help with : evaluate the view that the uk's constitution needs further reformWatch
(I'm writing this from a country where there is a published, written Napoleonic? constitution)
Outdated and undemocratic
Critics of the traditional constitution argue that it is far too outdated and inefficient. Many key elements date back to medieval times such as the rule of law which was born out of the Magna Carta, signed in 1215. The House of Lords can also be considered as an element of the pre-democratic era, coming from the idea of medieval barons as most are hereditary and all are unelected. Critics say that because of how outdated the constitution is, it would be impossible to say that it is adaptable to modern issues we are currently facing.
Concentration of power
Due to a centralisation of power, we could see an elective dictatorship, first coined by Lord Hailsham. By concentrating power in the executive, it means the government basically has a dictatorship to shape the constitution itself and decisions are not taken close to the people. The uncodified constitution and parliamentary sovereignty means that principles of the rule of law are not safe. A government with a large majority can pass laws however they please, undermining civil liberties. In the early years of Blair’s term, his large majority made it easy to introduce a number of policies without the concern of defeat.
Lack of clarity
The uncodified nature of the constitution creates confusion around constitutional rules. It is difficult to decipher and can be interpreted, meaning it is sometimes difficult to decide whether government has acted unconstitutionally. Parliament has ultimate authority over the constitution and government can use its control of the legislature to pass new Acts in their favour when their actions are deemed unconstitutional. This undermines accountability as parliament can change laws as it is ultimately sovereign. The lack of clarity also leads to a weak protection of rights. The rights of citizens are poorly defined and individual rights aren't written down, thus having no legal backing. The Human Rights Act of 1988 has defined rights more clearly but is not as effective as a legal document such as the Bill of Rights which is written down in a single document.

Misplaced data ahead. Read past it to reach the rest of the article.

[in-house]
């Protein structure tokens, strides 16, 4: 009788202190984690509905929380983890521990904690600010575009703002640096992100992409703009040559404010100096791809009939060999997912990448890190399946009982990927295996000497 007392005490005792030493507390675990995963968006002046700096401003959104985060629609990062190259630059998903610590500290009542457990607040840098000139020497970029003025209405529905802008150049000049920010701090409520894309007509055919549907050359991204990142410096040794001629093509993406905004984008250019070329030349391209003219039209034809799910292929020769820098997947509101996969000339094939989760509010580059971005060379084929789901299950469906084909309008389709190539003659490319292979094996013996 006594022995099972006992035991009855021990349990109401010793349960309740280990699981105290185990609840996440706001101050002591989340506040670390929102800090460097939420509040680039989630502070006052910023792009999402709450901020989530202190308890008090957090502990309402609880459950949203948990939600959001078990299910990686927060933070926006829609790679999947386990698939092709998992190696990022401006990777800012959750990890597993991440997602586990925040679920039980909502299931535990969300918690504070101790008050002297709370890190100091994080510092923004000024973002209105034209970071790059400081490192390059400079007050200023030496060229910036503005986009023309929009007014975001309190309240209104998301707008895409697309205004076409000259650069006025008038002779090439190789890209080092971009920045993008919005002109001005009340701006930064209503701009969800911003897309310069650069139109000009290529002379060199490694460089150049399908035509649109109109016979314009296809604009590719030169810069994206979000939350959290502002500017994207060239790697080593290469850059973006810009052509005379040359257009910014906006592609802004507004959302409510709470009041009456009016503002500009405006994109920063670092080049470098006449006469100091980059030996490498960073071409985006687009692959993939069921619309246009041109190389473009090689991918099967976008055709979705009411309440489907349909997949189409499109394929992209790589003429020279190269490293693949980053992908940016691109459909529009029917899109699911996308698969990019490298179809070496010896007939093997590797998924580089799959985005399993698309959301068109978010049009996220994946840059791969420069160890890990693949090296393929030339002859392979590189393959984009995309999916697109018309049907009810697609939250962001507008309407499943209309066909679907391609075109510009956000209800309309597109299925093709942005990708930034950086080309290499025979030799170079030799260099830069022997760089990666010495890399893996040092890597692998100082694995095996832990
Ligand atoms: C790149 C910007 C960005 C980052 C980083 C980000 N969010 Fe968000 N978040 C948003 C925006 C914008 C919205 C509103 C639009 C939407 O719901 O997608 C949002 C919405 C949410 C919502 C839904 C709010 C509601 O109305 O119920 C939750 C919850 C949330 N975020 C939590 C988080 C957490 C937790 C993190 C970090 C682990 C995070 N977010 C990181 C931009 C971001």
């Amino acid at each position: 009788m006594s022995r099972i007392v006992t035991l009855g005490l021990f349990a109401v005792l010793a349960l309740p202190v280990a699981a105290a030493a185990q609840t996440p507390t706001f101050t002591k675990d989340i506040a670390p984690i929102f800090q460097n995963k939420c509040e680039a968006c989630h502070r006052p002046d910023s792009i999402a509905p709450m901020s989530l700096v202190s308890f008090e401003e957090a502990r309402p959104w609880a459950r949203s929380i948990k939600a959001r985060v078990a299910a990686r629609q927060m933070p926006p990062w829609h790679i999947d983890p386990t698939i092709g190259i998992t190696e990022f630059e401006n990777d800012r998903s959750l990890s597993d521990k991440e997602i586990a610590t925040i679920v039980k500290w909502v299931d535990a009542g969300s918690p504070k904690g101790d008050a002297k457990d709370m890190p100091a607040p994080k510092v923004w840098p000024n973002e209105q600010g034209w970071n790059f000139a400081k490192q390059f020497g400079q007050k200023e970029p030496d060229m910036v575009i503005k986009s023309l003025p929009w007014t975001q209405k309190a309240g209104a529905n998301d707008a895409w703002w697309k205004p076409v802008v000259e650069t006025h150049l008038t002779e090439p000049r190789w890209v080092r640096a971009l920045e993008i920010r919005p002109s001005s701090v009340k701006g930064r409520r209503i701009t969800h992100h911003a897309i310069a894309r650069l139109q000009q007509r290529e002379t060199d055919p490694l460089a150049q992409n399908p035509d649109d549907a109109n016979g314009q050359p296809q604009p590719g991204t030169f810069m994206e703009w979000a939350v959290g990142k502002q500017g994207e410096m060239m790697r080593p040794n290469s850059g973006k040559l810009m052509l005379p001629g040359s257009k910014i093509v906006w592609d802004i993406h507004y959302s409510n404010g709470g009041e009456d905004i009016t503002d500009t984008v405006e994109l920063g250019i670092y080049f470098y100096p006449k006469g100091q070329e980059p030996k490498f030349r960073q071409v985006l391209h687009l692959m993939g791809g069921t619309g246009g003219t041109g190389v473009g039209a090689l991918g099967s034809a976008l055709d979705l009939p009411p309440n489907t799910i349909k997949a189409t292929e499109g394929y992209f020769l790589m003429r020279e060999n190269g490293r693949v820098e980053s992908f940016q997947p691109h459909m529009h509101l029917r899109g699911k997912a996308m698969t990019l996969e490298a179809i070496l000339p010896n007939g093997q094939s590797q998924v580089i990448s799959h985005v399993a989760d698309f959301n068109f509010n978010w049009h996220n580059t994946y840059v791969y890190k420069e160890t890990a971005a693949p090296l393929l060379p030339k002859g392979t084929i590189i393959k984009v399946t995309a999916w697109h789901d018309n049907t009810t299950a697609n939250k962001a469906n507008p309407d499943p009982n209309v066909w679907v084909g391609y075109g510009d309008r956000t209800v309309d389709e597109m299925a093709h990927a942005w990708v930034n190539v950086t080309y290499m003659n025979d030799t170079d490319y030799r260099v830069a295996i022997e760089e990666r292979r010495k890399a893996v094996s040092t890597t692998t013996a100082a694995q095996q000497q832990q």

Doesn't need reform:
Adaptability within the constitution has allowed it to evolve gradually over time and it has been able to change without parliamentary supermajorities, or referendums, due to pragmatic reforms. The UK constitution is unentrenched therefore in order to change it, all that needs to be passed is an act of parliament meaning that the UK can adapt to changing circumstances. An example being the Immigration Act of 2016 which saw sanctions placed on illegal working and new measures for ease in enforcing immigration laws. This was in response to the growing number of illegal migrants coming into the UK at the time. This is undoubtedly a strength of our constitution as the importance of statute law makes it a lot simpler to implement an act of parliament.
The party in power has significant control over the legislative process in the House of Commons, and the cabinet is affiliated with this governing party. Our electoral system and fusion of powers means that the government is therefore able to implement its manifesto promises they made to voters easily with a majority. An example being the majority Conservative government in 2015 which was able to hold a referendum on Britain’s membership of the EU despite opposition. This is a strength of our constitution as government is effective and able to deliver commitments and objectives voters want.
Government is accountable for both parliament’s actions and the wider electorate. We also have collective responsibility means that parliament can force the resignation of the government, individual ministerial responsibility means that ministers are held to account for their actions. Under the current two-party system, voters choose between two main parties which alternate government. This is a strength of our constitution as a poor government can be held to account and can be voted out easily during elections. In January 2019, a motion of no confidence was tabled. The opposition, led by Labour leader Jeremy Corbyn led the motion against Theresa May’s Conservative government after they lost a Commons vote for May’s EU withdrawal deal. This shows the accountability that the UK constitution provides as it is possible to remove, or attempt to remove, a failing government.